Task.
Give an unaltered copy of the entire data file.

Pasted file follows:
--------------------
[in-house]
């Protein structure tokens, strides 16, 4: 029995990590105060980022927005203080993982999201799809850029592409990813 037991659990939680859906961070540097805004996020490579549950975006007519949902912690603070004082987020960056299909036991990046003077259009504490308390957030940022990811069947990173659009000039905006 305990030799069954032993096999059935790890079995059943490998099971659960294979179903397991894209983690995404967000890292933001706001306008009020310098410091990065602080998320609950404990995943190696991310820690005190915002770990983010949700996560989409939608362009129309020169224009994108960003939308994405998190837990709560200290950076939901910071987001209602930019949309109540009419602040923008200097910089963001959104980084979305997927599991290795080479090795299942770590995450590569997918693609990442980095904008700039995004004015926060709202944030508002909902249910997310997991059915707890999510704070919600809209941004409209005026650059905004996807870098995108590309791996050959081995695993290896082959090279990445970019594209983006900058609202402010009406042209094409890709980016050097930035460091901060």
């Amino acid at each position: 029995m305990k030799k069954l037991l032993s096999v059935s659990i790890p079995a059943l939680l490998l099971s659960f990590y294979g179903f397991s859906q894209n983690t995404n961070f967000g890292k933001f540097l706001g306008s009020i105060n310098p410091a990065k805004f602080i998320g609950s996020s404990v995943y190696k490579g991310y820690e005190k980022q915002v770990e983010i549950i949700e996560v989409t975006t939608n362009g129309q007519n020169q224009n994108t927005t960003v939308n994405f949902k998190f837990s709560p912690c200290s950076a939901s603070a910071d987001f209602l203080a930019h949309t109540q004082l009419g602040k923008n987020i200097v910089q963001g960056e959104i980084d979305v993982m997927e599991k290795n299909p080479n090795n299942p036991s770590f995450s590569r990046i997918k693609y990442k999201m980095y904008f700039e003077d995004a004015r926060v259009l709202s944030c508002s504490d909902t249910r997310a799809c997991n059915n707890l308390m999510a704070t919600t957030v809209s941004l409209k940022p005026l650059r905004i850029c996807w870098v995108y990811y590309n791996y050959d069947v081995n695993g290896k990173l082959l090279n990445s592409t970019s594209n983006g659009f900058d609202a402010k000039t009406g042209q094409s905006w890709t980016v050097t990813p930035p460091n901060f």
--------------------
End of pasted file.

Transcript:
[in-house]
């Protein structure tokens, strides 16, 4: 029995990590105060980022927005203080993982999201799809850029592409990813 037991659990939680859906961070540097805004996020490579549950975006007519949902912690603070004082987020960056299909036991990046003077259009504490308390957030940022990811069947990173659009000039905006 305990030799069954032993096999059935790890079995059943490998099971659960294979179903397991894209983690995404967000890292933001706001306008009020310098410091990065602080998320609950404990995943190696991310820690005190915002770990983010949700996560989409939608362009129309020169224009994108960003939308994405998190837990709560200290950076939901910071987001209602930019949309109540009419602040923008200097910089963001959104980084979305997927599991290795080479090795299942770590995450590569997918693609990442980095904008700039995004004015926060709202944030508002909902249910997310997991059915707890999510704070919600809209941004409209005026650059905004996807870098995108590309791996050959081995695993290896082959090279990445970019594209983006900058609202402010009406042209094409890709980016050097930035460091901060």
């Amino acid at each position: 029995m305990k030799k069954l037991l032993s096999v059935s659990i790890p079995a059943l939680l490998l099971s659960f990590y294979g179903f397991s859906q894209n983690t995404n961070f967000g890292k933001f540097l706001g306008s009020i105060n310098p410091a990065k805004f602080i998320g609950s996020s404990v995943y190696k490579g991310y820690e005190k980022q915002v770990e983010i549950i949700e996560v989409t975006t939608n362009g129309q007519n020169q224009n994108t927005t960003v939308n994405f949902k998190f837990s709560p912690c200290s950076a939901s603070a910071d987001f209602l203080a930019h949309t109540q004082l009419g602040k923008n987020i200097v910089q963001g960056e959104i980084d979305v993982m997927e599991k290795n299909p080479n090795n299942p036991s770590f995450s590569r990046i997918k693609y990442k999201m980095y904008f700039e003077d995004a004015r926060v259009l709202s944030c508002s504490d909902t249910r997310a799809c997991n059915n707890l308390m999510a704070t919600t957030v809209s941004l409209k940022p005026l650059r905004i850029c996807w870098v995108y990811y590309n791996y050959d069947v081995n695993g290896k990173l082959l090279n990445s592409t970019s594209n983006g659009f900058d609202a402010k000039t009406g042209q094409s905006w890709t980016v050097t990813p930035p460091n901060f």